Transparency is integral to trust, which is the foundation of any business arrangement. A company that invests proper time and effort into data tracking and analysis will therefore be at a large advantage when it comes to landing new contracts and partnerships.

Elite manufacturers track asset data using CMMS because it is the most accurate and reliable way to get a true handle on equipment ROI, downtime, operational efficiency, etc. Detailed reports can be run on these metrics and shared with prospective clients and vendors, providing insight into the company’s operations.

This is why CMMS systems are a prerequisite for my many large manufacturing contracts and partnerships. Companies need assurance that the production processes of their contractors and partners conform to independent standards. CMMS systems provide the insight necessary to provide that assurance.

+ “Does the contract manufacturer have a quality program?”

Compliance with quality management standards, such as ISO 9001:2008, is a central requirement in many manufacturing contracts and partnerships. These demands underscore the need for transparency and quality assurance raised in the previous question. Continue reading

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2 Ways to Spot Problem Employees with Maintenance Software

trouble employee

Mistakes happen, but every company has to draw the line somewhere. How many mistakes have to be made—and how costly do those mistakes have to be—before a company must take disciplinary action, hire a new employee, or switch vendors?

Like many of the most vexing problems that businesses face, the process of identifying a problem employee or vendor is a matter of identifying overall trends. The trouble is, many companies lack a system to track the data necessary to do so, or they rely on inefficient, outdated methods like paper systems or basic spreadsheets.

This is where leading maintenance management solutions like ManagerPlus come in handy. Companies that track their assets and manage their workflow in a centralized, digital format can use that information to spot wasteful or inefficient employees and/or vendors in several critical ways.

+ Estimated versus actual hours. Within ManagerPlus, estimated hours can be entered directly onto work orders, making it easy to run a variance report to see exactly what the difference is between how long an employee or vendor is claiming a job will take, and how long they’re actually spending on it. Continue reading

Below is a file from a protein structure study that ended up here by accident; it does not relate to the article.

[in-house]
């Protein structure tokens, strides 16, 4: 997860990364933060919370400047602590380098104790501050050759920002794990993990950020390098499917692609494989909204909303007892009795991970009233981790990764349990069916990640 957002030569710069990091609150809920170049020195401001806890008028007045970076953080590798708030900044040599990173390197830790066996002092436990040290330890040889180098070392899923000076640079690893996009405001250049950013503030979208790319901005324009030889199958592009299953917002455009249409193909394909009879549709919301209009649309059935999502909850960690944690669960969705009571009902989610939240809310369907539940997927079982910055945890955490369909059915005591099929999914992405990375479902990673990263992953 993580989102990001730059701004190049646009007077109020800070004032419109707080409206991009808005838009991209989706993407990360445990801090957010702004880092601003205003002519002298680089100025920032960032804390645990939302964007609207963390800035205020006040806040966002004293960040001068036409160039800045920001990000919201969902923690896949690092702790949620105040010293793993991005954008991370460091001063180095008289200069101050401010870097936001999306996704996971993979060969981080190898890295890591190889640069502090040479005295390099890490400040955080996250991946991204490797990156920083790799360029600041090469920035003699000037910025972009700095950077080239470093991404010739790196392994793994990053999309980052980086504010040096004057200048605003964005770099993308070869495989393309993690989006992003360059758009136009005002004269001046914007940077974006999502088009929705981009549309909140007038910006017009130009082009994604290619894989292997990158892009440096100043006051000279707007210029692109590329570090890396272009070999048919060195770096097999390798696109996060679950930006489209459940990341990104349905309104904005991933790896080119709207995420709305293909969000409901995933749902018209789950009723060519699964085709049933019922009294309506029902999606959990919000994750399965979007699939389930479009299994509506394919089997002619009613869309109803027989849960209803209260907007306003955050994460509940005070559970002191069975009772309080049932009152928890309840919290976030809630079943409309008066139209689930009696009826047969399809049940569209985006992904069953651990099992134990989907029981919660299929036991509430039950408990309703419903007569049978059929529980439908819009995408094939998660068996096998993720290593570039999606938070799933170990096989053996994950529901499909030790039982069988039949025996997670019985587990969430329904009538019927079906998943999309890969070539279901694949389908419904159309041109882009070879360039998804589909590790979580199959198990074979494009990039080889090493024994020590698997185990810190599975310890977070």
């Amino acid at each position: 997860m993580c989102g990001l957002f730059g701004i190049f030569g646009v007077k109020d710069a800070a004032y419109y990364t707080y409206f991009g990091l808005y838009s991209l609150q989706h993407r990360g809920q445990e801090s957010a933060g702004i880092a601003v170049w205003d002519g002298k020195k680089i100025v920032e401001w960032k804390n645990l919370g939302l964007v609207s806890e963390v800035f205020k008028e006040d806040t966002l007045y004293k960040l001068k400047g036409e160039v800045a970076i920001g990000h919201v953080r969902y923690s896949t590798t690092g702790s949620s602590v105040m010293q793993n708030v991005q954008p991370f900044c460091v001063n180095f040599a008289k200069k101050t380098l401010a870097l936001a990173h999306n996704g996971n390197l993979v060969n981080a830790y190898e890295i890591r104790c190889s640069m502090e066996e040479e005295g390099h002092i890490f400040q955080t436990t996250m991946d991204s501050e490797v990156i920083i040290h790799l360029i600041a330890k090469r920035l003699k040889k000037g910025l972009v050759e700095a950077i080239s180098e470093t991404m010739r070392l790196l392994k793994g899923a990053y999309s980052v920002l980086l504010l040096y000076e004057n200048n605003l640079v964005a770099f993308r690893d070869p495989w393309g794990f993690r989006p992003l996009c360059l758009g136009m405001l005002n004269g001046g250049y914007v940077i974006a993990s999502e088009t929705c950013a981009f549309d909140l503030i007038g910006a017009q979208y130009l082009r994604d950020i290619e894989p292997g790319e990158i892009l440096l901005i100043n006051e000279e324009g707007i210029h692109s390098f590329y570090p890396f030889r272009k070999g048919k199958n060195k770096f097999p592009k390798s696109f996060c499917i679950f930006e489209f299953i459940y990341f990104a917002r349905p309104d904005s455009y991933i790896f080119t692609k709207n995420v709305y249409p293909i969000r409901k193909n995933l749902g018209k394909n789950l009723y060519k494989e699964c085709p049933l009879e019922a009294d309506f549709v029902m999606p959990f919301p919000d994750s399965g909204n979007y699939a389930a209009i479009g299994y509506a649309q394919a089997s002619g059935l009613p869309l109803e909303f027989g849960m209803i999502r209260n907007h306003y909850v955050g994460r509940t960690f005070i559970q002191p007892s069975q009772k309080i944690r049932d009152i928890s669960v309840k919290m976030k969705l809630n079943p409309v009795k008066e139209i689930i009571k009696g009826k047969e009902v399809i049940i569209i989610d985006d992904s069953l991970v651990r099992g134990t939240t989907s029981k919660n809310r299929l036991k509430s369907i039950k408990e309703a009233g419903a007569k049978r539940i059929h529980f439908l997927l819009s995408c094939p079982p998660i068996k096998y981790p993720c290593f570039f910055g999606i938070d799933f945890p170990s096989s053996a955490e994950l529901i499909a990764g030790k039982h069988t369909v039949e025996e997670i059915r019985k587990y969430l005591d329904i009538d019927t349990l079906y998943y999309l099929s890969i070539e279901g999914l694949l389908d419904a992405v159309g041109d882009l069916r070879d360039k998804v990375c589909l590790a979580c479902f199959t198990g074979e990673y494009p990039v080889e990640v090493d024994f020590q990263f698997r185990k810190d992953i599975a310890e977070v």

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Reducing Regulatory Costs: 5 Reasons to Ditch Paper Systems for Maintenance Software

Paper nightmare

Debates over the effectiveness and necessity of government regulations have long been a fixture of political debates. The question is usually whether, or to what extent, government agencies should intervene in the economy to protect citizens from the costs or “externalities” associated with commercial enterprise.

Aside from the question of whether regulations are necessary, however, there is little debate over their cost: most measures, including those taken by the government itself, paint a striking picture. Regulations cost billions, if not trillions of dollars every year—and they continue to grow.

Businesses have limited means at their disposal to cope with these demands. Litigation and political lobbying are options, but are only viable for companies large enough to absorb the costs.

What, then, can companies do to combat these soaring costs? There is one key way in which businesses, both large and small, continue to shoot themselves in the foot when it comes to regulatory compliance: continued reliance on paper-based systems.

According to studies, companies are effectively magnifying their regulatory costs by billions of dollars every year by relying on paper systems for compliance. Once physical storage, disposal, postage, administrative labor, and other variables are factored in, the actual cost of paper can be up to 31 times the price of the paper itself.

Fortunately, companies that use maintenance software systems with inspections functionality can easily reduce their reliance on paper by moving key regulatory processes to a secure, centralized digital format.

Here are 5 key ways that maintenance software solutions can help companies make this transition: Continue reading

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6 Tips for Earthmoving Equipment Maintenance

earthmoving equipment

Earthmoving equipment is expensive and complex. Because of this, there are many things you must do to keep it safe and functioning properly. Equipment and tools that function correctly have a lower chance of causing injuries or deaths. This is especially important since thousands of workers are injured annually by earthmoving equipment. Follow these six tips to keep your equipment, tools, and workers safe.

1. Clean Your Earthmoving Machinery Properly

A great way to keep earthmoving equipment and tools safe is to clean it thoroughly. This type of equipment has to do difficult and dirty work which can alter the performance of the machine. Because of this, earthmoving machinery and all its parts should be cleaned regularly.  Continue reading